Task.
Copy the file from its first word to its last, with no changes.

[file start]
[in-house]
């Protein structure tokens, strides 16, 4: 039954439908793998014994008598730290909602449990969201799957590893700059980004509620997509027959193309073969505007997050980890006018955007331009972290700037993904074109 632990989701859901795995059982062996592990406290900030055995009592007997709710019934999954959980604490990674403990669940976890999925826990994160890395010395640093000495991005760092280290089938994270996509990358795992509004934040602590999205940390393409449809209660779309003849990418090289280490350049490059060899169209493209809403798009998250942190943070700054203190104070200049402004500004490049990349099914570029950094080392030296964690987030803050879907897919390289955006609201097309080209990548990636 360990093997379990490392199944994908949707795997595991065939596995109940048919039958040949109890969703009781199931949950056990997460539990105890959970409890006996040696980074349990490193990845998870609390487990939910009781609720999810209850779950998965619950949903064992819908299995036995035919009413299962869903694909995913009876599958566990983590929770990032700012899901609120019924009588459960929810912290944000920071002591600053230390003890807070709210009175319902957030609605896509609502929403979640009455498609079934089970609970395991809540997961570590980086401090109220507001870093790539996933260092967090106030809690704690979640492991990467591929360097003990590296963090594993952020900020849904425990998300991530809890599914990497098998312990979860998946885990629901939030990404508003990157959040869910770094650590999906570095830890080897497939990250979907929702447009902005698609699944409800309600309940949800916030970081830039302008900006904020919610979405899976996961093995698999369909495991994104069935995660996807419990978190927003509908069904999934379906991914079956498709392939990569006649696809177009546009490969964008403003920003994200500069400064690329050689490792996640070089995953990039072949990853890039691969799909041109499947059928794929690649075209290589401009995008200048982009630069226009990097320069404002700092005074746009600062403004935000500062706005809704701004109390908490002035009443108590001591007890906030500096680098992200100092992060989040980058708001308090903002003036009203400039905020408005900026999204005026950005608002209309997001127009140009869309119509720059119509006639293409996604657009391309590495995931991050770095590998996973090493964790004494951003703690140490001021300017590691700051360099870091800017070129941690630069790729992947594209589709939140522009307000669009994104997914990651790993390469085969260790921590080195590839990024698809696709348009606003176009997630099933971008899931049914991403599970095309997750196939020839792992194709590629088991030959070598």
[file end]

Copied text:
[in-house]
């Protein structure tokens, strides 16, 4: 039954439908793998014994008598730290909602449990969201799957590893700059980004509620997509027959193309073969505007997050980890006018955007331009972290700037993904074109 632990989701859901795995059982062996592990406290900030055995009592007997709710019934999954959980604490990674403990669940976890999925826990994160890395010395640093000495991005760092280290089938994270996509990358795992509004934040602590999205940390393409449809209660779309003849990418090289280490350049490059060899169209493209809403798009998250942190943070700054203190104070200049402004500004490049990349099914570029950094080392030296964690987030803050879907897919390289955006609201097309080209990548990636 360990093997379990490392199944994908949707795997595991065939596995109940048919039958040949109890969703009781199931949950056990997460539990105890959970409890006996040696980074349990490193990845998870609390487990939910009781609720999810209850779950998965619950949903064992819908299995036995035919009413299962869903694909995913009876599958566990983590929770990032700012899901609120019924009588459960929810912290944000920071002591600053230390003890807070709210009175319902957030609605896509609502929403979640009455498609079934089970609970395991809540997961570590980086401090109220507001870093790539996933260092967090106030809690704690979640492991990467591929360097003990590296963090594993952020900020849904425990998300991530809890599914990497098998312990979860998946885990629901939030990404508003990157959040869910770094650590999906570095830890080897497939990250979907929702447009902005698609699944409800309600309940949800916030970081830039302008900006904020919610979405899976996961093995698999369909495991994104069935995660996807419990978190927003509908069904999934379906991914079956498709392939990569006649696809177009546009490969964008403003920003994200500069400064690329050689490792996640070089995953990039072949990853890039691969799909041109499947059928794929690649075209290589401009995008200048982009630069226009990097320069404002700092005074746009600062403004935000500062706005809704701004109390908490002035009443108590001591007890906030500096680098992200100092992060989040980058708001308090903002003036009203400039905020408005900026999204005026950005608002209309997001127009140009869309119509720059119509006639293409996604657009391309590495995931991050770095590998996973090493964790004494951003703690140490001021300017590691700051360099870091800017070129941690630069790729992947594209589709939140522009307000669009994104997914990651790993390469085969260790921590080195590839990024698809696709348009606003176009997630099933971008899931049914991403599970095309997750196939020839792992194709590629088991030959070598």